The look of a maple tree standing over a yard is one that is both regal and stately. You landscaping, which is anchored by a maple tree, will make a powerful statement as people first see your yard. Planting a maple tree from a seed will take several years before you see any kind of large tree. Transplanting a maple tree will give you much quicker results. Especially one that is already mature and 10 to 20 feet tall.
Choose Healthy Trees
When choosing your maple tree for transplanting into your yard, finding a healthy one is very important. Look at the overall condition of the tree. Are there any wounds from pruning? Is there a large amount of bark loss? Are the leaves full of holes? Can you see signs of rot, or disease?
Choosing a healthy tree from the beginning will save you a lot in terms of work and care over the beginning states of the transplant.
Transplanting Your Own Trees
If you are going to be transplanting your own tree, you will need to be very careful in the way that you prepare the tree. There are several considerations when transplanting your own maple tree from one place to another. Water, ground conditions, and utility lines are all big considerations.
Keep Roots Wet
Keep a container very close by that is full of water. When you pull the tree out of the ground, keeping the roots wet will keep the tree from drying out. Maple trees do not like their roots being dried out, even for just a few minutes. It creates a stressful environment which can shock the tree.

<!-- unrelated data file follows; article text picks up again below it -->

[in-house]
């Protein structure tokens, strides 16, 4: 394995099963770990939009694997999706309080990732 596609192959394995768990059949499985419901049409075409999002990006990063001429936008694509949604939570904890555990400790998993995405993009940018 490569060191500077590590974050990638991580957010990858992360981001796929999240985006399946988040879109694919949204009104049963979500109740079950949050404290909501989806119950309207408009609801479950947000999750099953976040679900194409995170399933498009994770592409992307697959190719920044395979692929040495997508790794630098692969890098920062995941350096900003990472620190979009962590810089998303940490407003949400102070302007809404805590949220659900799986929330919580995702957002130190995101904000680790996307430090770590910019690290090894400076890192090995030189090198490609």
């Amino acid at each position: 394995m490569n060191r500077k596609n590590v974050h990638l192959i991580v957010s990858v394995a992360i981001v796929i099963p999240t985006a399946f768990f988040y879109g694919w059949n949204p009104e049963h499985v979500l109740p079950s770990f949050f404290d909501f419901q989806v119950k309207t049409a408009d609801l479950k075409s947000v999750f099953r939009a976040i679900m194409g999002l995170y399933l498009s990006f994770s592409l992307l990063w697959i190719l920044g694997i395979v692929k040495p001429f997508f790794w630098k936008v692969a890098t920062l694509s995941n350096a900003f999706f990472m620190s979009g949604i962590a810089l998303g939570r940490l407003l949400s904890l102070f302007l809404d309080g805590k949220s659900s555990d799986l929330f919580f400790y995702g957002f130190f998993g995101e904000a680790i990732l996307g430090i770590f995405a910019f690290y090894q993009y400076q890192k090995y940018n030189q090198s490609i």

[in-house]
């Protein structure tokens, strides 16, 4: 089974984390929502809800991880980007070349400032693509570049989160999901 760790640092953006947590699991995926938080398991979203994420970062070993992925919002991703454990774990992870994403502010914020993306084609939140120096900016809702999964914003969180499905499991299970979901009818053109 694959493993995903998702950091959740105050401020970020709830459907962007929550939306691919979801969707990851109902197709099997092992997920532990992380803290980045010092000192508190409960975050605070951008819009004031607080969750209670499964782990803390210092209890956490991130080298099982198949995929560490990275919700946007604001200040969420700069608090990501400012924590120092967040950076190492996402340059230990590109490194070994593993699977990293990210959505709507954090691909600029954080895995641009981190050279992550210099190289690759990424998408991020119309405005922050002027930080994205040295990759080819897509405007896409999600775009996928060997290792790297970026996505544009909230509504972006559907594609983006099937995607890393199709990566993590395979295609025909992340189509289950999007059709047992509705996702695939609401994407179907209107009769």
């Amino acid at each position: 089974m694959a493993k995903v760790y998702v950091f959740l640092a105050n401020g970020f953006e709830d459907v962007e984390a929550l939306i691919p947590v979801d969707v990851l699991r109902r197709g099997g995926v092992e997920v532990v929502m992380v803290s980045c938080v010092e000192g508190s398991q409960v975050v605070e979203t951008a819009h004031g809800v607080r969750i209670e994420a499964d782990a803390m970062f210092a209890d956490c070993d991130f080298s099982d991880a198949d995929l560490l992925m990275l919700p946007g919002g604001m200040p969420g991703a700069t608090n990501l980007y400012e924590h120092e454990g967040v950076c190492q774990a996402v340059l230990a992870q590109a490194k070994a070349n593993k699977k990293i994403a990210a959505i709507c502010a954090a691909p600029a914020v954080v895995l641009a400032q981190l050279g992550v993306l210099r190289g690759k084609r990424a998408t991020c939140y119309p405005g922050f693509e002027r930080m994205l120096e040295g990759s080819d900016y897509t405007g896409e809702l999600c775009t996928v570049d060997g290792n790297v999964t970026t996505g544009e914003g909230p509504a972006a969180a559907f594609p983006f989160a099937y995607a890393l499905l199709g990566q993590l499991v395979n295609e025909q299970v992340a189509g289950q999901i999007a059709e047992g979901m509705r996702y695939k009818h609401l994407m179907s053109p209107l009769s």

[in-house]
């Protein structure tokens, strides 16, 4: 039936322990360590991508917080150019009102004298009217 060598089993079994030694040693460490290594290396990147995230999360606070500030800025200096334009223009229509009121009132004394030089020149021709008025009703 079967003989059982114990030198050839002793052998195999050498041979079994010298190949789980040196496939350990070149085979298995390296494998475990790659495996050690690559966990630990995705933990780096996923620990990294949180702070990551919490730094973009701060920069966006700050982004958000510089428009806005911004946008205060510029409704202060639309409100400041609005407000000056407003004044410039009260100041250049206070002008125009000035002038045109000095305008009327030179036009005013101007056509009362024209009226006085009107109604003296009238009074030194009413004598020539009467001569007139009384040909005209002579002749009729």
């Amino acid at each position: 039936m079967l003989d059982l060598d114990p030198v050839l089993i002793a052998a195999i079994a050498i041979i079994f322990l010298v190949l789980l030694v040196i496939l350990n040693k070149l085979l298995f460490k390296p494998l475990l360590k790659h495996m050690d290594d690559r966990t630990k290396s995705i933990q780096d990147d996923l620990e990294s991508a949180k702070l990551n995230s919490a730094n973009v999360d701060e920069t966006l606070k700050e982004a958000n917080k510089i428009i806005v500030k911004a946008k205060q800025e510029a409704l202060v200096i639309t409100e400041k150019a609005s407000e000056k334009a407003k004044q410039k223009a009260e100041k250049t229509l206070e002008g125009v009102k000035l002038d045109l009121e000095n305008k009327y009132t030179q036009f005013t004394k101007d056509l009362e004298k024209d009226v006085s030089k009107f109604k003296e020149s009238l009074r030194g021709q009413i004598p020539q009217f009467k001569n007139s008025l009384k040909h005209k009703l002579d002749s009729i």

Dig Carefully around Tree
Use a spade shovel and dig carefully around the tree. Keep in mind that there is a large root system under the tree that is not only there to keep it nourished, but it will also anchor the tree. Dig wide around the tree and remember that the tap root will be as deep as the tree is tall. Try not to damage too many roots in the process.
Dig Transplant Hole
When you dig the new hole for the maple tree it is important to remember one rule of thumb. Make the hole twice as big as the tree's root system. If you are transplanting a tree that is 6 feet tall and 4 feet wide, then your hole should be at least 8 feet wide and deep enough for the tap root to be fully enclosed.
Water and Fertilizer
Before you set the tree in it is a very good idea to pour in a few bags of organic fertilizer, or manure and water the hole. This will give the roots a good start with their nutritional requirements.
Leave Depression in Ground
After you set the tree in the hole, cover it with soil. Do not cover it all the way up to the trunk. Leave a small depression in the ground about 4 inches deep. When you go to water the tree again, this small depression will hold some water and let is soak into the root system.